Tuesday 17 Oct 2017
Network Rail to hold drop-in event ahead of bridge upgrade in Derby
Network Rail will hold a public information event in Alvaston in Derby to inform residents of work to upgrade a railway bridge as part of the Midland Main Line upgrade project.
The bridge, which spans the River Derwent and carries a section of the Midland Main Line, needs to be refurbished. The project will see the bridge strengthened and repainted, as well as being cleaned through grit blasting.
To make sure that this work can be carried out safely, part of the footpath and cycle path through Alvaston Park will be closed for ten weeks from Monday, 13 November and a clearly signposted diversion route will be in place. The work will begin on this date so as to not interfere with the Derby 10 mile run, which takes place the day before.
Those who wish to find out more about the work can attend a drop-in event on Thursday, 19 October from 4pm to 7pm at Alvaston Park Community Centre where workers from Network Rail will be on hand to answer any questions which members of the public may have.
Those who are unable to attend the event, but would like to know more about the work should call the Network Rail helpline on 03457 11 41 41.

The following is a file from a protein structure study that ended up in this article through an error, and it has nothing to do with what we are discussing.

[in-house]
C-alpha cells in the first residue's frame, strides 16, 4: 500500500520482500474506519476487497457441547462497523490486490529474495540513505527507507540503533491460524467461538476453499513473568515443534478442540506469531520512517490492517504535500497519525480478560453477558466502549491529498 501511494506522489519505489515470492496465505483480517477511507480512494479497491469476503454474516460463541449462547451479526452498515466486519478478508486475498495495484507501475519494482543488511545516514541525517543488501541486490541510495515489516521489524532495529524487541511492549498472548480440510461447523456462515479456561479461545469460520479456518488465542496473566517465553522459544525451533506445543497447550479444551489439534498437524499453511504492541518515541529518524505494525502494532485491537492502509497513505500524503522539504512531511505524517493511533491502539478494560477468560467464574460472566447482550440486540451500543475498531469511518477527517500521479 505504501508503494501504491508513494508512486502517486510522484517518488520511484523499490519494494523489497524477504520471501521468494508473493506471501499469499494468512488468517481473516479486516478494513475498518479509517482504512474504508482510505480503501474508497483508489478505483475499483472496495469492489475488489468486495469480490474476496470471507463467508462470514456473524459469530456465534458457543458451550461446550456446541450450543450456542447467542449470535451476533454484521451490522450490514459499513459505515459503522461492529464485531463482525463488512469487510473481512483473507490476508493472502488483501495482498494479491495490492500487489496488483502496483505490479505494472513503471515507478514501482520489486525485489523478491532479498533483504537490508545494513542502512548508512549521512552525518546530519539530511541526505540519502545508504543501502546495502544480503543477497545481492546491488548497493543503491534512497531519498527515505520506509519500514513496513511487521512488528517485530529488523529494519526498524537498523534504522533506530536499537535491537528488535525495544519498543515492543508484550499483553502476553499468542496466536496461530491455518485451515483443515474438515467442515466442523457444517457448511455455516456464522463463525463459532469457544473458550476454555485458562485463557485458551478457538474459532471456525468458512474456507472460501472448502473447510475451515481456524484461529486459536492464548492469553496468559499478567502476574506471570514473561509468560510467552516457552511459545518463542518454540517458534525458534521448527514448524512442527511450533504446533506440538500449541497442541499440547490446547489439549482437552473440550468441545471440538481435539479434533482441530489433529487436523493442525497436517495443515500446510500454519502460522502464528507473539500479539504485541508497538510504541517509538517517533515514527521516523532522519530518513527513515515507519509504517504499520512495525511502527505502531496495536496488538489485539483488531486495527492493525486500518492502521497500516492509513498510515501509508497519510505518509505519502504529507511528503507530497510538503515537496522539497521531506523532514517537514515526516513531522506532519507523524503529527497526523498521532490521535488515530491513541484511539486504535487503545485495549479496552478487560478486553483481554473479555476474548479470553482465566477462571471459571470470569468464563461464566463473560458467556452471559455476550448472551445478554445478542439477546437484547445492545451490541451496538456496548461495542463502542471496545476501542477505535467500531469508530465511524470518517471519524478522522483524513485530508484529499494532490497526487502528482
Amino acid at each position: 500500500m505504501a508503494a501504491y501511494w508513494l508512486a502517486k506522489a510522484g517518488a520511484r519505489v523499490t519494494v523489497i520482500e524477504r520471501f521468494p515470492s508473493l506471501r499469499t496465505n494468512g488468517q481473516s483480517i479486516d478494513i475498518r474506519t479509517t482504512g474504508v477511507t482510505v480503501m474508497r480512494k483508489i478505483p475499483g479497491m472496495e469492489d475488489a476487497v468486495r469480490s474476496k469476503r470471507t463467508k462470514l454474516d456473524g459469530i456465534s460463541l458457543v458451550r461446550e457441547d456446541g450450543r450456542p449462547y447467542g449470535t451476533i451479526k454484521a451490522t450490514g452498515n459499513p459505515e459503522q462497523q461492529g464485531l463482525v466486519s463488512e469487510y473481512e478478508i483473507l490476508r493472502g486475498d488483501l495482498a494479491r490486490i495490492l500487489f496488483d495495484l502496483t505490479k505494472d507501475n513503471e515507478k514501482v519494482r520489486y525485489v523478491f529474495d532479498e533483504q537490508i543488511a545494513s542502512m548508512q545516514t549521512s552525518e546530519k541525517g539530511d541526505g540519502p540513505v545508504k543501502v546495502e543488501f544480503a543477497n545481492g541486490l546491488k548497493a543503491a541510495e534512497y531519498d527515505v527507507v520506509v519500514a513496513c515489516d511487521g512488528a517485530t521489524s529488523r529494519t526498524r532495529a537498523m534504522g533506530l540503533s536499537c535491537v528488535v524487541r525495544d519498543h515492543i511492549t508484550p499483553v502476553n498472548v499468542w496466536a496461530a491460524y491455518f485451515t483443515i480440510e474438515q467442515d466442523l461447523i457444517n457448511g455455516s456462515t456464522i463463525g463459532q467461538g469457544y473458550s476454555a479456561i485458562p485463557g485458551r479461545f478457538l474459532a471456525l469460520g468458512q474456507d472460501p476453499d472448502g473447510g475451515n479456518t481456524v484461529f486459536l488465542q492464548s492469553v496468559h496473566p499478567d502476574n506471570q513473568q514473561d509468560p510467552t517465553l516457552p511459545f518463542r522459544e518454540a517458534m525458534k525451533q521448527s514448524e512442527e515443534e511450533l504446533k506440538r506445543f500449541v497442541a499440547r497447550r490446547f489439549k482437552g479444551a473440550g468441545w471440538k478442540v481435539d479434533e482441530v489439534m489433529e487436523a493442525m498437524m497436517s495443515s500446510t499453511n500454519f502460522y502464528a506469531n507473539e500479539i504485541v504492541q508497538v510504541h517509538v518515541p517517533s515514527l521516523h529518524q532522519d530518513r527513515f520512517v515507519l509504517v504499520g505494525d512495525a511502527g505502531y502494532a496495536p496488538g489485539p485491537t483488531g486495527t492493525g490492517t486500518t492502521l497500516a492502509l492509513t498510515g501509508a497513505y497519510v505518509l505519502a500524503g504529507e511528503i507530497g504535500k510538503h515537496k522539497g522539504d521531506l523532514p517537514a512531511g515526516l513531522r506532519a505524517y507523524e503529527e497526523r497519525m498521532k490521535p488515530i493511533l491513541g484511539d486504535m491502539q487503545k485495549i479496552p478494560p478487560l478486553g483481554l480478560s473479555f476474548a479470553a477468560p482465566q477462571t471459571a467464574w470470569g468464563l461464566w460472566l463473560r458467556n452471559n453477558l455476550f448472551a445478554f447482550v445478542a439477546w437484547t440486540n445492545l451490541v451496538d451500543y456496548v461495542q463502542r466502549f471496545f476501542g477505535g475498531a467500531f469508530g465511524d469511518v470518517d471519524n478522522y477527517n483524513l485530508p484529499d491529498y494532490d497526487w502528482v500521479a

About Network Rail
Network Rail owns, manages and develops Britain's railway - the 20,000 miles of track, 40,000 bridges and viaducts and the thousands of signals, level crossings and stations (the largest of which we also run). In partnership with train operators we help people take more than 1.65bn journeys by rail every year and move hundreds of millions of tonnes of freight, saving almost 8m lorry journeys. We employ 38,000 people across Britain and work round-the-clock, each and every day, to provide a safe, reliable railway.
About the Railway Upgrade Plan
The Railway Upgrade Plan is Network Rail's investment plan for Britain's railways. It makes up two-thirds of Network Rail's £40bn spending priorities for the five years to 2019 and represents the biggest sustained programme of rail modernisation since the Victoria era. It is designed to provide more capacity, relieve crowding and respond to the tremendous growth Britain's railways continue to experience; passenger numbers have doubled in the past 20 years and are set to double again over the next 25 years - so we need to continue to invest in building a bigger, better railway. For passengers, that means:
- longer, faster more frequent trains;
- better, more reliable infrastructure; and
- better facilities for passengers, especially at stations.